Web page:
Punk man bares soul

Singer’s new de­par­ture

Perthshire Advertiser - - FRONT PAGE - Me­lanie Bonn

A pop­u­lar Perthshire singer is cel­e­brat­ing over two decades in the mu­sic scene with a new al­bum.

Trag­i­cal His­tory Tour, aka Der­rick John­ston, has his al­bum Apho­risms com­ing out on Fri­day, April 20.

Much has changed in the 21 years since he started out. In fact, Der­rick, orig­i­nally from Alyth, did his first show in 1997 in a Girl Guides hut.

“We were a ter­ri­ble two­piece, we didn’t know much, we were 15 and 16,” he ex­plained.

“My un­cle and his coun­try friends took us under their wing and taught us a bit about PA sys­tems and how to be­have gen­er­ally.”

He’s fresh from play­ing from his soul-bar­ing new LP at Perth’s Twa Tams last Fri­day, he played Alyth Town Hall on Satur­day with Holy Snakes and Cal­lum Tosh, plus spe­cial guest Ni­cola Madill.

Der­rick told the PA this work is a mes­sage from him, a mu­si­cian now 35, who’s seen lots of things and learnt hard lessons.

“I lived in Perth dur­ing

Der­rick per­forms on new work Apho­risms. Pic Gor­don MacKen­zie

2007, I had no fixed abode for a while, I was out on tour three out of four weeks so it didn’t make sense to pay to have a fixed ad­dress. I stayed with bud­dies, crashed on so­fas,” said the singer, front­man and gui­tarist who now stays in Dundee.

His per­sonal ex­pe­ri­ences have pro­voked him to of­fer his help in char­ity work with the Sa­mar­i­tans, Ad­dac­tion and LGBT Youth Scot­land amongst oth­ers.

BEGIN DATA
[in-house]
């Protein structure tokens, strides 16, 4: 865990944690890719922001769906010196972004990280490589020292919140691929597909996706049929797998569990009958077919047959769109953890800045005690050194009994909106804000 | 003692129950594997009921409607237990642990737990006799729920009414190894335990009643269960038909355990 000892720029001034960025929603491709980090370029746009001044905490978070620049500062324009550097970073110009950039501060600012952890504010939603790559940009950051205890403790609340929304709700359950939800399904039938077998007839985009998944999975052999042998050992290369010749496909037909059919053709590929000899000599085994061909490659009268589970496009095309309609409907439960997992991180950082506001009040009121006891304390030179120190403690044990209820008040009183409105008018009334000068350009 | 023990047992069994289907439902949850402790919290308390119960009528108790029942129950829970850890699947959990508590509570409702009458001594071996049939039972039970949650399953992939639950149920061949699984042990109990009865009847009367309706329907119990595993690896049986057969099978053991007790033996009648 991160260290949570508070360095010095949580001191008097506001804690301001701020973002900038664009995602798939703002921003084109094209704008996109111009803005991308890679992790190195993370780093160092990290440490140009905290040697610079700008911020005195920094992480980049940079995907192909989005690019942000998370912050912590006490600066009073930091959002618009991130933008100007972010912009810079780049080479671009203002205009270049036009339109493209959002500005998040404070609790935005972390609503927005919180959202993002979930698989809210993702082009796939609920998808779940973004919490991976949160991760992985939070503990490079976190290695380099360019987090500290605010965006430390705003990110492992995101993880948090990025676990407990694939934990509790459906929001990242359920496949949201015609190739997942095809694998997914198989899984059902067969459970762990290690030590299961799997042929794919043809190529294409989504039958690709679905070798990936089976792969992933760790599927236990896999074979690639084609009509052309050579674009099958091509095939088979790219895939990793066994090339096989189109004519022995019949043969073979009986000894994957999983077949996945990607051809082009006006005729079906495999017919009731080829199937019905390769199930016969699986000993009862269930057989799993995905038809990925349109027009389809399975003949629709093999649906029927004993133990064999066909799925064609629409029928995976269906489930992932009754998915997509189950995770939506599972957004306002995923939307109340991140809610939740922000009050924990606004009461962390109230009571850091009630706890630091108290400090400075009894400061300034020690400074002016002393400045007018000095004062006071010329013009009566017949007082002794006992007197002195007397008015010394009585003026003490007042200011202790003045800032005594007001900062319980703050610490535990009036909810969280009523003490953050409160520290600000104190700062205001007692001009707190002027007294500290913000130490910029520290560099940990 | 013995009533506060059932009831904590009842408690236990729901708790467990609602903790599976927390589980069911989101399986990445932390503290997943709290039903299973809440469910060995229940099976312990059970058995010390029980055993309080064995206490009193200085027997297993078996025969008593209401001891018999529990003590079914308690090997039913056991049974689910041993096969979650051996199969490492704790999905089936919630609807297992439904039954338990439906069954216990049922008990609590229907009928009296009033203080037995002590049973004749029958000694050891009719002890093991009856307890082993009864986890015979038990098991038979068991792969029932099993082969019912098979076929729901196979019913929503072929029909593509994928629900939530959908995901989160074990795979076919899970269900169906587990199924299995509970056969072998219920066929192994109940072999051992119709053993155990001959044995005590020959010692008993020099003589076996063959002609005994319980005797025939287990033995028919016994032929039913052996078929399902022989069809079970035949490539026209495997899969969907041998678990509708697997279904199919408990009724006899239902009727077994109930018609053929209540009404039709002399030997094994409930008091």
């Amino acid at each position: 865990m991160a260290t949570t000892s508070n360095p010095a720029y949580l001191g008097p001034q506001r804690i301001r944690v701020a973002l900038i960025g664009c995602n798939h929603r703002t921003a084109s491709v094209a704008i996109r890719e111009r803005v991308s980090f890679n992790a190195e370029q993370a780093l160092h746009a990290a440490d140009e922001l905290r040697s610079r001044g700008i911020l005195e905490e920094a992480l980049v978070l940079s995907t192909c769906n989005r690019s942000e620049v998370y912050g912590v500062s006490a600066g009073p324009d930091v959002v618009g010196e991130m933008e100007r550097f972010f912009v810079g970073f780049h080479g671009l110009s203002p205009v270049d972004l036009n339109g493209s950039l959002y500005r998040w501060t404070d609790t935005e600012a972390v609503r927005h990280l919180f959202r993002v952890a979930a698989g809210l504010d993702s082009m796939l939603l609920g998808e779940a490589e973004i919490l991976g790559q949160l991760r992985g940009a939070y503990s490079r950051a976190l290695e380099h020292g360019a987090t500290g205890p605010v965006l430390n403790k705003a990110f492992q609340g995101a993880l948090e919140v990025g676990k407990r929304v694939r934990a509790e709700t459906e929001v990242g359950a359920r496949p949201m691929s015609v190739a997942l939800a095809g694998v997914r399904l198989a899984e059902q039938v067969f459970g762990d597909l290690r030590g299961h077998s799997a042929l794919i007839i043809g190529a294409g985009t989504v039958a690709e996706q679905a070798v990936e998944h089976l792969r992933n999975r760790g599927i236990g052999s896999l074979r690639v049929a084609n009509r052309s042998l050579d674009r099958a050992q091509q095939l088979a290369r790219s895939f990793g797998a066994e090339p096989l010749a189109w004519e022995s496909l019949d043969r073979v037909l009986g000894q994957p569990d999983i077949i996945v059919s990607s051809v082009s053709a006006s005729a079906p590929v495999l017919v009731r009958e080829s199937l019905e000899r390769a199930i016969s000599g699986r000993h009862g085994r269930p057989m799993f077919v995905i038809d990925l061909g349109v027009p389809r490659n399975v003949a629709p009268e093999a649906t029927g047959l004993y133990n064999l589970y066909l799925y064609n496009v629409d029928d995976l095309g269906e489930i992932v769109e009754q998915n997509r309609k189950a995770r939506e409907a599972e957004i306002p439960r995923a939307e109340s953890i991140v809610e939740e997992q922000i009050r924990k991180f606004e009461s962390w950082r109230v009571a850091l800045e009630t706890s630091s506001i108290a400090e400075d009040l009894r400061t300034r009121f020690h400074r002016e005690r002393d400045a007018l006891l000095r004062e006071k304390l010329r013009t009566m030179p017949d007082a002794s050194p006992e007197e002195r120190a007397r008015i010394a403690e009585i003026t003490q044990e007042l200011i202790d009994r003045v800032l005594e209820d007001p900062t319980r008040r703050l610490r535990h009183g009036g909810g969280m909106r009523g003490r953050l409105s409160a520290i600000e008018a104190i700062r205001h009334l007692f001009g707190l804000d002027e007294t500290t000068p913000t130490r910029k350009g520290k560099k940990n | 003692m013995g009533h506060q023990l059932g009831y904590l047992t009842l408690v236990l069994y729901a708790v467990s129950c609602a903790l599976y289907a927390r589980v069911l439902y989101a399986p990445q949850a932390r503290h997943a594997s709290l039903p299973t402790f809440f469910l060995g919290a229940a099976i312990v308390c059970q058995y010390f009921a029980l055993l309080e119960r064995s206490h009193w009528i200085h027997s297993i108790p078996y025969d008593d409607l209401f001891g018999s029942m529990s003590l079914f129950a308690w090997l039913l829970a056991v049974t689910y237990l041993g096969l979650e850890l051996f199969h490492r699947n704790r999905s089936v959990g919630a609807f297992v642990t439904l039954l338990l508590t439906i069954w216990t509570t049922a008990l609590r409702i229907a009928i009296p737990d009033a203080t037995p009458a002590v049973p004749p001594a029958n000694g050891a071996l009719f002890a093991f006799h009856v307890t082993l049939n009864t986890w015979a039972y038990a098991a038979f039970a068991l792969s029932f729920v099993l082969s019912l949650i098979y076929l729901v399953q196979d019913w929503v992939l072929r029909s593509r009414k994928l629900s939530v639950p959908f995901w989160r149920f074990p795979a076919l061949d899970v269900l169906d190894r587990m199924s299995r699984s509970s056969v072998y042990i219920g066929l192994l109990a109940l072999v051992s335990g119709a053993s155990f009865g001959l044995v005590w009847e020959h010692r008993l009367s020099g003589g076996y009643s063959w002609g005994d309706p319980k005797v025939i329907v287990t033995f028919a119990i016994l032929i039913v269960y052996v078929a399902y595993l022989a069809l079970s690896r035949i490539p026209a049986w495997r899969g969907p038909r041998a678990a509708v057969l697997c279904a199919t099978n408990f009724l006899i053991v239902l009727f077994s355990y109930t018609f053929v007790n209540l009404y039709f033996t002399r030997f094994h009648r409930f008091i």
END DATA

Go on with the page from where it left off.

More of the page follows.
“When the punk band I was in en­joyed some suc­cess, ev­ery­body lost their minds,” he said. “We were at it ham­mer and tongs. Jobs were lost, re­la­tion­ships hit the wall.”

In 2012 things hit a par­tic­u­larly rough patch when he had to go out on tour a day af­ter his fa­ther died. Der­rick said that marked a very bad time in his life.

He kicked some of the con­fu­sion of the past when he went sober in 2014, but it led to a dif­fer­ing out­look to the mu­si­cians he was work­ing with.

“I recog­nised I’d suf­fered since for­ever from de­pres­sion, and mu­sic was a way to stay well for me.

“When gui­tarist Jamie and I went our sep­a­rate ways I thought to my­self, ‘what do I do now?’ so I grabbed my acous­tic gui­tar and this al­bum is what has emerged some time later.”

Apho­risms is a step away from the punk he is known for, the mu­sic is just him and his acous­tic gui­tar, speak­ing of death, love, loss, re­demp­tion, grat­i­tude, tran­scen­dence, re­gen­er­a­tion and trans­for­ma­tion.

The LP’s art­work uses his long term friend Gor­don MacKen­zie from Coupar An­gus, a grad­u­ate of Dun­can of Jor­dan­stone Col­lege, who also took the brood­ing promo shots as MacKen­zie Foto.

The EP ‘Old Words’ came out last Septem­ber, and two tracks were re­leased ear­lier last year, ‘Field Record­ings’ and ‘Come on Home, Hero’.

See https:// trag­i­cal­his­to­ry­tour. band­camp.com

Brood­ing

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